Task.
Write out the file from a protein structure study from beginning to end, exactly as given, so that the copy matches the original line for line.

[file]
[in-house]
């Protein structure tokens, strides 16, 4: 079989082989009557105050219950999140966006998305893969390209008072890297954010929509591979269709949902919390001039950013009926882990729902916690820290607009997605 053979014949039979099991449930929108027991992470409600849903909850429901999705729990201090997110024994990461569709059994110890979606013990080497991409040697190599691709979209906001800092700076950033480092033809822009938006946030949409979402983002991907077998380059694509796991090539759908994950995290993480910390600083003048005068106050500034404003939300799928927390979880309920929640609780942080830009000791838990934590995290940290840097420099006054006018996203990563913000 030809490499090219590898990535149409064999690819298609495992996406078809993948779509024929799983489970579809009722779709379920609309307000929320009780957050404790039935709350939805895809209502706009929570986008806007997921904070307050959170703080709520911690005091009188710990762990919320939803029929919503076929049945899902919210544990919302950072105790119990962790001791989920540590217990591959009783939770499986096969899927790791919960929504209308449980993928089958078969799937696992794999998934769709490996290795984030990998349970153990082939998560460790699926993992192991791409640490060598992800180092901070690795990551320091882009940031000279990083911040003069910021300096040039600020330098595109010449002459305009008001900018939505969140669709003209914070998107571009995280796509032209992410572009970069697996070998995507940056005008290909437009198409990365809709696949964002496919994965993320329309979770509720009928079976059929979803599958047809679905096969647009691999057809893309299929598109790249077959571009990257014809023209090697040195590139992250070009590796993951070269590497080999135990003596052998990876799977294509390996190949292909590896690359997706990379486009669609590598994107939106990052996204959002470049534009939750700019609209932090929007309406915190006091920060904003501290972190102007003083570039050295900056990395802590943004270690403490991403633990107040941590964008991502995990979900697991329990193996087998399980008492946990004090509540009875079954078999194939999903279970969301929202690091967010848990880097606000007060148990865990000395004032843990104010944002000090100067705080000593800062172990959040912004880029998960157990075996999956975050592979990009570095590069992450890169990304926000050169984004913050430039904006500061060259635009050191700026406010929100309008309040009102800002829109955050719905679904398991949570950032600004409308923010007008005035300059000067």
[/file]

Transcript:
[in-house]
């Protein structure tokens, strides 16, 4: 079989082989009557105050219950999140966006998305893969390209008072890297954010929509591979269709949902919390001039950013009926882990729902916690820290607009997605 053979014949039979099991449930929108027991992470409600849903909850429901999705729990201090997110024994990461569709059994110890979606013990080497991409040697190599691709979209906001800092700076950033480092033809822009938006946030949409979402983002991907077998380059694509796991090539759908994950995290993480910390600083003048005068106050500034404003939300799928927390979880309920929640609780942080830009000791838990934590995290940290840097420099006054006018996203990563913000 030809490499090219590898990535149409064999690819298609495992996406078809993948779509024929799983489970579809009722779709379920609309307000929320009780957050404790039935709350939805895809209502706009929570986008806007997921904070307050959170703080709520911690005091009188710990762990919320939803029929919503076929049945899902919210544990919302950072105790119990962790001791989920540590217990591959009783939770499986096969899927790791919960929504209308449980993928089958078969799937696992794999998934769709490996290795984030990998349970153990082939998560460790699926993992192991791409640490060598992800180092901070690795990551320091882009940031000279990083911040003069910021300096040039600020330098595109010449002459305009008001900018939505969140669709003209914070998107571009995280796509032209992410572009970069697996070998995507940056005008290909437009198409990365809709696949964002496919994965993320329309979770509720009928079976059929979803599958047809679905096969647009691999057809893309299929598109790249077959571009990257014809023209090697040195590139992250070009590796993951070269590497080999135990003596052998990876799977294509390996190949292909590896690359997706990379486009669609590598994107939106990052996204959002470049534009939750700019609209932090929007309406915190006091920060904003501290972190102007003083570039050295900056990395802590943004270690403490991403633990107040941590964008991502995990979900697991329990193996087998399980008492946990004090509540009875079954078999194939999903279970969301929202690091967010848990880097606000007060148990865990000395004032843990104010944002000090100067705080000593800062172990959040912004880029998960157990075996999956975050592979990009570095590069992450890169990304926000050169984004913050430039904006500061060259635009050191700026406010929100309008309040009102800002829109955050719905679904398991949570950032600004409308923010007008005035300059000067």